You want to:
1. Be sure the cables you have punched down actually go where they are suppose to go.
2. Make sure that the colors in use are in the right spot.
3. Make sure they are fully punched down as they should be.

If you can, bring your router to the basement and plug it in there and see if you can get network lights on all of the devices plugged into it.

Worth saying that I just did an installation where my client used Wi-Fi throughout the home, then I wired in his A/V rack locally to the router and the router did not work with a wired connection. I'm not sure if you have tested the router directly with a wired connection to a local PC or laptop, but you do want to be sure that you are starting with a working product there.

Post some photos of everything if you can, it can help.


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post #6 of 10 Old 09-23-2013, 09:46 AM - Thread Starter
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I am getting a cheap tester for $4 from ebay to check the wires. Good idea to ask around in the office but hey $4 i can swallow smile.gif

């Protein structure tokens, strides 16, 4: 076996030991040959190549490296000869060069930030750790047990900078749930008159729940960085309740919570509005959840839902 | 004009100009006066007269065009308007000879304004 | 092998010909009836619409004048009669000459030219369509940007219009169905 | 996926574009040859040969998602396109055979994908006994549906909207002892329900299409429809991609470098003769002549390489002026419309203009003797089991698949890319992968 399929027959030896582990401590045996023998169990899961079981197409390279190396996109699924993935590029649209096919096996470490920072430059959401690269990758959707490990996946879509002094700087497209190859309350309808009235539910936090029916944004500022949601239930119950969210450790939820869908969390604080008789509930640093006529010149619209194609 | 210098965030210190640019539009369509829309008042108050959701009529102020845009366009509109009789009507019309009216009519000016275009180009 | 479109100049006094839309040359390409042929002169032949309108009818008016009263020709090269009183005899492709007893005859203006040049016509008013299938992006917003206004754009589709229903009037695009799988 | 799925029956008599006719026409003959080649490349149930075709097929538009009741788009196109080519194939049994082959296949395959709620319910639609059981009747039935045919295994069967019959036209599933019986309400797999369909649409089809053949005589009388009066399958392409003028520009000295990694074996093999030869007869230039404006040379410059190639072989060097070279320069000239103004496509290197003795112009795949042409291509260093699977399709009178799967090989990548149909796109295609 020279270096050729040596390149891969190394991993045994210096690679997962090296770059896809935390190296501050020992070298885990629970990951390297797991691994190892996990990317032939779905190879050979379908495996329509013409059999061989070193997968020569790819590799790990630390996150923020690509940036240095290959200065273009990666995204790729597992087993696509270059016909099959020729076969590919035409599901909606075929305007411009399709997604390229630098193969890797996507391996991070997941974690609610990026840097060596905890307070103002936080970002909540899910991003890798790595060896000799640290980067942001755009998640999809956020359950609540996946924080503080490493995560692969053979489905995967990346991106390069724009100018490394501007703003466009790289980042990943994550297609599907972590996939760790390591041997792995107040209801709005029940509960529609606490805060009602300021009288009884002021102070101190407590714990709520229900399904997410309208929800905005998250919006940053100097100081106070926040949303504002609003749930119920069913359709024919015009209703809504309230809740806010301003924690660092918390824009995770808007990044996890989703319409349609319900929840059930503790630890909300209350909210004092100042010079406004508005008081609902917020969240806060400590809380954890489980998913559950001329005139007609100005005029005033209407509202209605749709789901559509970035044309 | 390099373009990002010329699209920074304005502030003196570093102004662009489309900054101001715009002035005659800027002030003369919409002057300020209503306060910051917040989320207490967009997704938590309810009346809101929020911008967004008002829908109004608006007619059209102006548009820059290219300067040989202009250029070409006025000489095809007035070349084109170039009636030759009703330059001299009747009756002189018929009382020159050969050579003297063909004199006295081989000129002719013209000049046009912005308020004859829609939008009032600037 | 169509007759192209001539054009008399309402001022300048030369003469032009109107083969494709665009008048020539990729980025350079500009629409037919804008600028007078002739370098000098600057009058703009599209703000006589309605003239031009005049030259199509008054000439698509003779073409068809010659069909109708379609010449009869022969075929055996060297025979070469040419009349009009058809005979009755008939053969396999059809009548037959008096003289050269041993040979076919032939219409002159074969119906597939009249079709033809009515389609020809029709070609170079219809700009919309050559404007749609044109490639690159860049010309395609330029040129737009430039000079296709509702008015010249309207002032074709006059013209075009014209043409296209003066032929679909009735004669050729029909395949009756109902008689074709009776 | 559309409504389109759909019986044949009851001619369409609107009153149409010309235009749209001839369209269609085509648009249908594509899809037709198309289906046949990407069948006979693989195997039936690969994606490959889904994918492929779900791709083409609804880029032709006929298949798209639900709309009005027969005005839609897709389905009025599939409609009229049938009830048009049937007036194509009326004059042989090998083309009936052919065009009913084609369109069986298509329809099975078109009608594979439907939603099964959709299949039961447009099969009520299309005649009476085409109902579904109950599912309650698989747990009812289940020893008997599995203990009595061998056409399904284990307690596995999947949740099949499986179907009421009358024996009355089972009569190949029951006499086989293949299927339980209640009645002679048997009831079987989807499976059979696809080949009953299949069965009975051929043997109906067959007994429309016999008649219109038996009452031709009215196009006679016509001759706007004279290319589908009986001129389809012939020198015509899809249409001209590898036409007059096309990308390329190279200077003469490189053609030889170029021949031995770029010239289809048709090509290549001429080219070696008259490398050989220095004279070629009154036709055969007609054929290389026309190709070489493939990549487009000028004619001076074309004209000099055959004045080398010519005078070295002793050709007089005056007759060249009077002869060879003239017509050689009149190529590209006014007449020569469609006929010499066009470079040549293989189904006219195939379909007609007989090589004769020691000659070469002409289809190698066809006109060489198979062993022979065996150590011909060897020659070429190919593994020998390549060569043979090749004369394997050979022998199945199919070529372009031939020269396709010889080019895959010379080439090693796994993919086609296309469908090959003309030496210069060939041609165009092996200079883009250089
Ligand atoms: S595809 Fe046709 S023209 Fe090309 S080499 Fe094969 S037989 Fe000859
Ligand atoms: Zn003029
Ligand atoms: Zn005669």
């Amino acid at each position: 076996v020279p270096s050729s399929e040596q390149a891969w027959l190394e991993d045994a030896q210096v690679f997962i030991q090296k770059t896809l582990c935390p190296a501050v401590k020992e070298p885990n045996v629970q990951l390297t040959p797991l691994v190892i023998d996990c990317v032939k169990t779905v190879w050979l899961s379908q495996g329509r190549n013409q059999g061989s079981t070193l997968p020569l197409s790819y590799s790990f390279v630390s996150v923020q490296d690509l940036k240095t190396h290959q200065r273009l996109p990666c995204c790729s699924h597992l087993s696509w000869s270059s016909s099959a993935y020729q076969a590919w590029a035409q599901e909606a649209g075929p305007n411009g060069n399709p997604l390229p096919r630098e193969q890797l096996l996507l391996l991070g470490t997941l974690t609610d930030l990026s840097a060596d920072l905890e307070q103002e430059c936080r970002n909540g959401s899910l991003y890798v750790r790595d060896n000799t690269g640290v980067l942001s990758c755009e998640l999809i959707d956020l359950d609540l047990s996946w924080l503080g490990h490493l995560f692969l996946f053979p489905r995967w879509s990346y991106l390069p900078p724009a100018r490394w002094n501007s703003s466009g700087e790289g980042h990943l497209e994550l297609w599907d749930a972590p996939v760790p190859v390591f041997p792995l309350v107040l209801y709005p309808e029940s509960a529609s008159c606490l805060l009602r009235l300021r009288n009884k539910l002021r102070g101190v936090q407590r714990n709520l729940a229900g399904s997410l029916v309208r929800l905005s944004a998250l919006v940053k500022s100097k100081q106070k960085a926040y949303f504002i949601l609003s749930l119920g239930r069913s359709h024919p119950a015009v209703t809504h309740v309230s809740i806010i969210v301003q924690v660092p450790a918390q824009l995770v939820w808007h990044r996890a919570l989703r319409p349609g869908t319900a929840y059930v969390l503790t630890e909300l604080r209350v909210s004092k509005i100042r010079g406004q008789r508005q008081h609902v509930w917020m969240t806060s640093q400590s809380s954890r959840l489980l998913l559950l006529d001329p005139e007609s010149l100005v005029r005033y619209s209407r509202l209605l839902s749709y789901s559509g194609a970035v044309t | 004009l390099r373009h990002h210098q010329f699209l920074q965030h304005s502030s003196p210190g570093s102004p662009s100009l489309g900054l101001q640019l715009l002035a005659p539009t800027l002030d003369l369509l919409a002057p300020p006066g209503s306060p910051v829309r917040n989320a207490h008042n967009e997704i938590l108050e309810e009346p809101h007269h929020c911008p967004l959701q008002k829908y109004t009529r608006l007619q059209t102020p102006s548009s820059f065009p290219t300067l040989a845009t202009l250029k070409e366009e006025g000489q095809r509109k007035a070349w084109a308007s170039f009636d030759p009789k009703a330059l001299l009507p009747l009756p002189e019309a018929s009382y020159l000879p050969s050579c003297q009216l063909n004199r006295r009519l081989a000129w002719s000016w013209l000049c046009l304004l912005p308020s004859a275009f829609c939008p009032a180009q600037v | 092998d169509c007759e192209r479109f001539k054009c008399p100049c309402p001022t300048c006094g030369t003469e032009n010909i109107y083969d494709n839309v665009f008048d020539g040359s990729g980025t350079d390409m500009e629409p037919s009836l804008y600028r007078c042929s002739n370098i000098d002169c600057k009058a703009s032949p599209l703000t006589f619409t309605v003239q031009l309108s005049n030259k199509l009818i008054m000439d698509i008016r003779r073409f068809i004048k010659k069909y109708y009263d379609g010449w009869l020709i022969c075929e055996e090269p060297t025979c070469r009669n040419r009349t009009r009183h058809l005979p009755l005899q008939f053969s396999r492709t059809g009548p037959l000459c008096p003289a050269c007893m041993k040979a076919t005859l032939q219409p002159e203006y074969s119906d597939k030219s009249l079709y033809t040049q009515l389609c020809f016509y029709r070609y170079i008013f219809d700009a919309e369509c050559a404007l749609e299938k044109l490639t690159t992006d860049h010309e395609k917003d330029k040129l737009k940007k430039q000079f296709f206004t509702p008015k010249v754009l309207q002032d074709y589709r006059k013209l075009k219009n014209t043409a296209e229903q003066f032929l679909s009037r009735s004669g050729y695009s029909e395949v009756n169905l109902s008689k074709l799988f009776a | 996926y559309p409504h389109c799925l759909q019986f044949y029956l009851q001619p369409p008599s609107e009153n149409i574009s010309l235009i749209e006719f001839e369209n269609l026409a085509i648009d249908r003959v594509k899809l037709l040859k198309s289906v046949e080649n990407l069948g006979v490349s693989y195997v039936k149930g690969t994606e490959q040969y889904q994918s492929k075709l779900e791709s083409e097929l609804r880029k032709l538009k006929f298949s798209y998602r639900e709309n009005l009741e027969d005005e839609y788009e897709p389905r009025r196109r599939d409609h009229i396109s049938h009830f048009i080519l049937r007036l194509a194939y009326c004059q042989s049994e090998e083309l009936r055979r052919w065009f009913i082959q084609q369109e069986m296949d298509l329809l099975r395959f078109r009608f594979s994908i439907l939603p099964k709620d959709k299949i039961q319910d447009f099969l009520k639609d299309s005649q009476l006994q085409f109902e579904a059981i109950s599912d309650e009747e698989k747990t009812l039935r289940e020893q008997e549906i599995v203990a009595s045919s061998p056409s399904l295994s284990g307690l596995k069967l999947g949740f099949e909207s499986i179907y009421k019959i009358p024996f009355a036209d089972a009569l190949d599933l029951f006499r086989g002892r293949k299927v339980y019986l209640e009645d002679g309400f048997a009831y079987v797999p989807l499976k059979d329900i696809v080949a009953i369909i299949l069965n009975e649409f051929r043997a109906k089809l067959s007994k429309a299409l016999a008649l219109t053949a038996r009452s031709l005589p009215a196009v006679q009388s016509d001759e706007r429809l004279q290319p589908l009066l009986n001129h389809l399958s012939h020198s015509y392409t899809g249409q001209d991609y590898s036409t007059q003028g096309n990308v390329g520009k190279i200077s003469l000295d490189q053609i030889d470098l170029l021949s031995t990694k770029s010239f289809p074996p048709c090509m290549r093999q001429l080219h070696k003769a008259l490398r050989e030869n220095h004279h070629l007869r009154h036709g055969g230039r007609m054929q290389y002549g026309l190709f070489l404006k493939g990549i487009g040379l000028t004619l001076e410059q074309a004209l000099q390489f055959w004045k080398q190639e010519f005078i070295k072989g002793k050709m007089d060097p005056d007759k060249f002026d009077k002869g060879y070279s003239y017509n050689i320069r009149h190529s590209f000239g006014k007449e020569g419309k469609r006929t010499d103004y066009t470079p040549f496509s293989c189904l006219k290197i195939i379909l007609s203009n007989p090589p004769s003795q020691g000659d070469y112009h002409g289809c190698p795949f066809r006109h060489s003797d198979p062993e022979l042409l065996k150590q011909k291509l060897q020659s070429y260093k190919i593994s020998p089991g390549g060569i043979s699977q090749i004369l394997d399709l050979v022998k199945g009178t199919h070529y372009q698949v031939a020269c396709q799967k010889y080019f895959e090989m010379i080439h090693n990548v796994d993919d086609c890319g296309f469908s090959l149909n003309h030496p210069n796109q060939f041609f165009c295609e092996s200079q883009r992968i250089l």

Thanks, I tested my router and its 4 ports - they work fine if I connect to them directly. So it must be a wire that goes from my den to a panel box.

I am going to try that tester and will report back my findings - thanks all for ideas!

I wanted to make sure I do not need to reverse some wire or if I need a cross over cable - looks like I should be fine just doing what I had in mind so just need to figure out now why it does not work.
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post #7 of 10 Old 09-23-2013, 06:55 PM